Stefan Jones quoted Sears and Roebuck ad copy in Note 24.8:
"The Regina Music Box
"The Queen of Automatic Musical Instruments. The first of the kind ever manufactured in America, and it surpasses anything of similar nature manufactured by anyone anywhere. The mechanism of these music boxes is entirely different from any other. Interchangeable music sheets are used instead of the round cylinder found in the old style music box."
Most cylinder music boxes had fixed cylinders, which played 4, 6, 8, or sometimes 12 tunes. Only the most expensive cylinder boxes had interchangeable cylinders, which were very expensive ($20 or more for each cylinder, perhaps), and easily damaged when removed from the player.
The interchangeable cylinders were individually matched to the box they came with, so it was not easy to get new tunes for a cylinder music box. Regina discs were interchangeable between all their boxes of the same size, and were available for many years.
Stefan Jones: "The list of tunes increases every day, and is already large and varied enough to meet the taste of every purchaser. The metallic tune sheets are easily interchanged, thus making it possible for each individual box to play an unlimited variety of airs."
Interestingly, the Regina tune sheet is one of the less dead of our media. There are at least two companies currently making reproductions of old tune sheets, and even transcribing new music for the old music boxes, many of which survive.
Stefan Jones described a Sears catalog picture of the Regina's interchangeable 'tune sheets.' "The tune 'sheets' are actually discs. They are depicted as white in color, with a printed (?) logo and graphic flourishes, and what appear to be hundreds of small slots. Are these simple punch holes, or does a tongue of metal protrude from the lower surface?"
The Regina tune sheets are steel discs; the title and logo are screen printed onto them. The tongue of metal from each slot is bent down and back up on itself, forming a U shape underneath the tune sheet. Other manufacturers used plain slots or different shapes of metal tongue to get around patent restrictions.
Stefan Jones also described the machine: "One of the machines is shown without a disc. Underneath the drive arm is a small rectangular platform that has what look like eight small buttons... or are they bolts?"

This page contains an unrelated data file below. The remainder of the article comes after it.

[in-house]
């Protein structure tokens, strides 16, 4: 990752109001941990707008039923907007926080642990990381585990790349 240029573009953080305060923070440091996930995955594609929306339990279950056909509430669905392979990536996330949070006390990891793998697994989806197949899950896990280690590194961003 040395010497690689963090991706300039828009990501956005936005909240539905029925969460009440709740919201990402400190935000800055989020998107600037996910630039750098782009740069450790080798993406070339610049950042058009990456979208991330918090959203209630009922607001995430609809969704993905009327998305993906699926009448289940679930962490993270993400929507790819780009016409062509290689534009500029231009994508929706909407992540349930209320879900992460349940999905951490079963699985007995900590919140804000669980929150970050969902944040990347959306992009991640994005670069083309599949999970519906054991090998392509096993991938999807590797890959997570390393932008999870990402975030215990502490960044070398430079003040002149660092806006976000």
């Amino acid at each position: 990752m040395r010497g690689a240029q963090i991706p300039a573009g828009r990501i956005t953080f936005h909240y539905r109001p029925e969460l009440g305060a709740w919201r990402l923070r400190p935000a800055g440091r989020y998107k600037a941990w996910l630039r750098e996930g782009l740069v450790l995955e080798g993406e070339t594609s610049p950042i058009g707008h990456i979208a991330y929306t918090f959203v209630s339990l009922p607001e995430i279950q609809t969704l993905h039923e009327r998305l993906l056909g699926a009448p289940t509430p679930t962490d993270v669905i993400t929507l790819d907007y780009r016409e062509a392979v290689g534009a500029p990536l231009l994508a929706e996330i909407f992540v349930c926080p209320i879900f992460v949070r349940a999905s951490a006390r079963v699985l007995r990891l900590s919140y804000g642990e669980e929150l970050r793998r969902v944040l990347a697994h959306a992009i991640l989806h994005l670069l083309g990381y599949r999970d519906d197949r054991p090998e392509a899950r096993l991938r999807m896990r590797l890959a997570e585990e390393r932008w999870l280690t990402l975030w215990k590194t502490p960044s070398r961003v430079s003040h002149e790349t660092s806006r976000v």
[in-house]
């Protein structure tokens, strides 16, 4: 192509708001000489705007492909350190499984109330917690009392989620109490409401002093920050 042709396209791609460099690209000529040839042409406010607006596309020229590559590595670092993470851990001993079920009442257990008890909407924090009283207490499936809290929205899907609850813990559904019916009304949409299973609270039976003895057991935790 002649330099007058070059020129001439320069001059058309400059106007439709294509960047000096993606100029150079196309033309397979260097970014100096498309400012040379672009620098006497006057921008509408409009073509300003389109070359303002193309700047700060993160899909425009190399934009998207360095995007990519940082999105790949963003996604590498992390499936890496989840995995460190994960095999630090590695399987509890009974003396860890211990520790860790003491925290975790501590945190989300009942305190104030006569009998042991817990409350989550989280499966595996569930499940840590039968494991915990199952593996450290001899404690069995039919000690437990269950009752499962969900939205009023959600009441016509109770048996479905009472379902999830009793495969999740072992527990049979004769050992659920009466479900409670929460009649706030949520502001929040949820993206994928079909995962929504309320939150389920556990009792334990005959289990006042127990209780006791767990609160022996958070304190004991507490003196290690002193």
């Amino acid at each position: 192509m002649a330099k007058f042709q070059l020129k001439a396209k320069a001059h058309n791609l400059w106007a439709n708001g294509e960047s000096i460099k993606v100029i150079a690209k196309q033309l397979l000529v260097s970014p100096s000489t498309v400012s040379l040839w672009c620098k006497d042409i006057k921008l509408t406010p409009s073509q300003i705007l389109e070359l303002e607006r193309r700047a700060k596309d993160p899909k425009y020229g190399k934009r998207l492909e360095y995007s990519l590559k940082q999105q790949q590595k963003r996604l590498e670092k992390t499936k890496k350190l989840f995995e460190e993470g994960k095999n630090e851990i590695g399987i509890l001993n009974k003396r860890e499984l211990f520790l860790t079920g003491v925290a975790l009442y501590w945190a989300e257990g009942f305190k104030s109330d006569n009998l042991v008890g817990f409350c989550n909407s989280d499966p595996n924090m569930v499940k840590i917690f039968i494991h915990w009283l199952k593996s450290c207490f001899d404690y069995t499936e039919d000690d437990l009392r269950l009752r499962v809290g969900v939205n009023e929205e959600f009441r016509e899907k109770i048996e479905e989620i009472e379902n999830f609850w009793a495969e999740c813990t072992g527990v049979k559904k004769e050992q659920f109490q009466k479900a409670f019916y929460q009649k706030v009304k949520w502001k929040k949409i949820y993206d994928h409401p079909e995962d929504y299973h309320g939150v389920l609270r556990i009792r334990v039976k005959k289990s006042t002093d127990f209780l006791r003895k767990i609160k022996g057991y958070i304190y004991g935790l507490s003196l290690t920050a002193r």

They are bolts, four for each comb. The combs are mounted with their plucked ends facing each other.
Stefan Jones: "What *might* be a cylinder is mounted directly under the drive rod as well. The exact method by which the notes are struck is not apparent."
The metal projections below the tune sheet hit an eight-pointed "star wheel" (imagine a coarse clock gear) as they pass by. The star wheel as it rotates plucks the teeth of the music combs in synchrony.
Stefan Jones: "What might be the metal tone-comb is visible underneath this mechanism. The tongues run the full width (21") of the case."
It may look like this in the Sears catalog picture, but on most Reginas the one or two combs are mounted under one radius of the tune sheet, and thus run across about half the case width. The comb(s) and star wheel mechanism are mounted on a solid steel bedplate which runs across the full width of the case. The bedplate is securely bolted to the wooden cabinet, which thus acts as a sounding board and produces quite a good volume of sound.
The largest, top of the line Regina would be a $3500 to $4000 music box in the collectors' market today, somewhat more for the fancier case styles. The Regina's metal tune sheets now run $10 to $20.
The gramophone pretty well killed the music box; the lifespan of the disc box was from about 1890 to about 1915. Regina did produce a combination music box and phonograph, also a coin-operated cylinder phonograph changer. Later they turned to vacuum cleaners == still around today, I believe.
Stefan Jones: "I imagine the Regina sounding like my Creative Labs 8-Bit Sound Blaster playing a MIDI file of harpsichord music."
They don't really sound like a harpsichord. Remember, the tune sheets were musically arranged in the same way as a piano roll, and the sound is an original sound, not a reproduction of any instrument. Of course the dynamics are limited, but a good arranger could get a very musical sound from a Regina, particularly the larger models with 78 notes. (The 156 comb teeth referred to in the description are arranged as 78 on each comb, each pair tuned together to give 78 notes total).
I have a life, too, but I spend some of it listening to these machines!
Bill Burns (email@example.com)
Long Island NY USA
(((bruces remarks: Andrew Siegel (firstname.lastname@example.org) also wrote in, stating that the Regina Music Box Company has survived to modern times as the Regina Vacuum Cleaner Company. The Regina hybrid music-box/phonograph was clearly a notable gizmo for necronauts. Its techno-transitional qualities and general design ungainliness give it a high Cahill Rating.)))